GCSEs in English and maths 'more useful' than 5 passes

Research suggests young people who attain passes in English and maths are less likely to end up Neet than those with five passes in other subjects

Julia Belgutay

Passing your GCSEs in English and maths could be more useful than obtaining five GCSE passes, research has suggested

GCSEs in English and maths should be treated as a priority by policymakers, charity Impetus has urged.

This comes as research by the charity, published today, suggests young people are more likely to gain a degree and less likely to end up not in employment, education or training (Neet) if they have GCSEs in English and maths, than they are if they have five GCSEs in other subjects.

The research compares a group of young people who have achieved at least a C at GCSE in both English and maths by age 16 – but who do not have five or more GCSEs at these grades (the English and maths group), with a group of young people who have achieved at least five C grades at GCSE by age 16 – but who do not have either English or maths, or both (the five passes group).


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'Noticeable difference'

Based on these two control groups the authors of the study said there was a clear difference in outcomes.

“We find that English and maths GCSEs make a noticeable difference to outcomes. By comparing a group of young people who passed these crucial subjects with a similar one that did not, we find that having GCSEs in English and maths is correlated to lower Neet rates, higher access to university, higher access to the most selective universities, [and] higher pass rates among those who start a degree.”

The authors add: “Our evidence suggests that GCSE English and maths is a more useful outcome measure at 16 than five GCSE passes. This is a reminder for policymakers that these subjects should be treated as a priority. This is particularly important for young people from disadvantaged backgrounds, who are less likely to secure these essential qualifications.”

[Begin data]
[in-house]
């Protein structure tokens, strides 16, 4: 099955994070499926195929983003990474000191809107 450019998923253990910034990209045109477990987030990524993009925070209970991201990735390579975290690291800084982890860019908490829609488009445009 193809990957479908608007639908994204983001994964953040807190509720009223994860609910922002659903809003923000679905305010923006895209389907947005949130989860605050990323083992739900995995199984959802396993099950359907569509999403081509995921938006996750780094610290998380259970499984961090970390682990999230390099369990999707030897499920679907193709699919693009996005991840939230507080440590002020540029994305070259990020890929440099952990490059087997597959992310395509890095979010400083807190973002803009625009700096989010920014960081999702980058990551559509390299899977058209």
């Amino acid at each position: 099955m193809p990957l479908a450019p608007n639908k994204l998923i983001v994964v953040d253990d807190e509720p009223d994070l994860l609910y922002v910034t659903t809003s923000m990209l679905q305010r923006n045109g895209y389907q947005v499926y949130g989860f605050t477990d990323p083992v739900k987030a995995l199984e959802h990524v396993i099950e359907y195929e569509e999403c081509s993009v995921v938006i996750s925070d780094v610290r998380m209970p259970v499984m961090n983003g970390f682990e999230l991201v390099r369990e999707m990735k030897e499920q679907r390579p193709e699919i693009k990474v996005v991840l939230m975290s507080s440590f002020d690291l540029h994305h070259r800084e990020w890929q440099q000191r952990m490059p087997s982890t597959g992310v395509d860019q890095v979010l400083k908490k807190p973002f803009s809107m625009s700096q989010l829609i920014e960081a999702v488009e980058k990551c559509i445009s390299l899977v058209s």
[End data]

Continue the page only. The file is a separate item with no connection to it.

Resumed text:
“We need to ensure that young people are getting the support they need to pass their English and maths GCSEs at 16 and, when they miss out, to attain these qualifications by 19. Our research indicates this will give them the best chance to succeed.”

Furthermore, according to the research, the English and maths group was about 16 per cent less likely to be Neet for six months, and 9 per cent less likely to be Neet for 12 months.

They were also 43 per cent more likely to have started a higher education course by summer 2017, and 12 per cent more likely to pass their degree by that time.

However, when comparing the English and maths group to the five GCSEs group, the former was about 30 per cent less likely to have started an apprenticeship.

Impetus highlights that although this finding stands in contrast to earlier findings in this report, previous research had found that better qualified young people were less likely to start an apprenticeship.

“And in that sense, our finding here is consistent – the English and maths group are less likely to access apprenticeships because they are better qualified than the five GCSEs group.”

Disadvantaged issues

The report stresses that the issues highlighted around English and maths particularly affect young people from disadvantaged backgrounds, with just 40 per cent of young people eligible for free school meals achieving a pass in these subjects.

“It is disproportionately young people from disadvantaged backgrounds who are affected by the question of how we approach post-16 English and maths. Even when these qualifications have a fixed pass rate overall due to norm referencing, this attainment gap is not inevitable.”

Ben Gadsby, policy and research manager at Impetus, said: “This research reinforces how important those qualifications are for life chances. Now more than ever, we need a new plan to support the sector and ensure no young person is left behind.”

Catherine Sezen, senior policy manager at the Association of Colleges, said: “English and maths are crucial skills for life, work and progression to higher levels of study. Over 90 per cent of students who continue to work towards GCSEs or functional skills post-16 do so in the college sector where the focus is on building both confidence and skills in these key subjects.”

Thousands of young people sit their English and maths GCSE exams in colleges every year – many resit the qualification as a result of the condition of funding that means candidates who do not manage to achieve at least a grade 4 in GCSE English or maths when they leave school are required to resit the qualifications.

Those with a grade 2 or below have to continue to study the subjects at college, but can take either a GCSE or an approved stepping-stone qualification.

In January, it was revealed that the percentage of students who achieved a grade 4 in their GCSE resits had dropped, compared with last year, and at one exam board, less than a quarter of students resitting maths achieved that grade. 

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Julia Belgutay

Julia Belgutay

Julia Belgutay is head of FE at Tes

Find me on Twitter @JBelgutay

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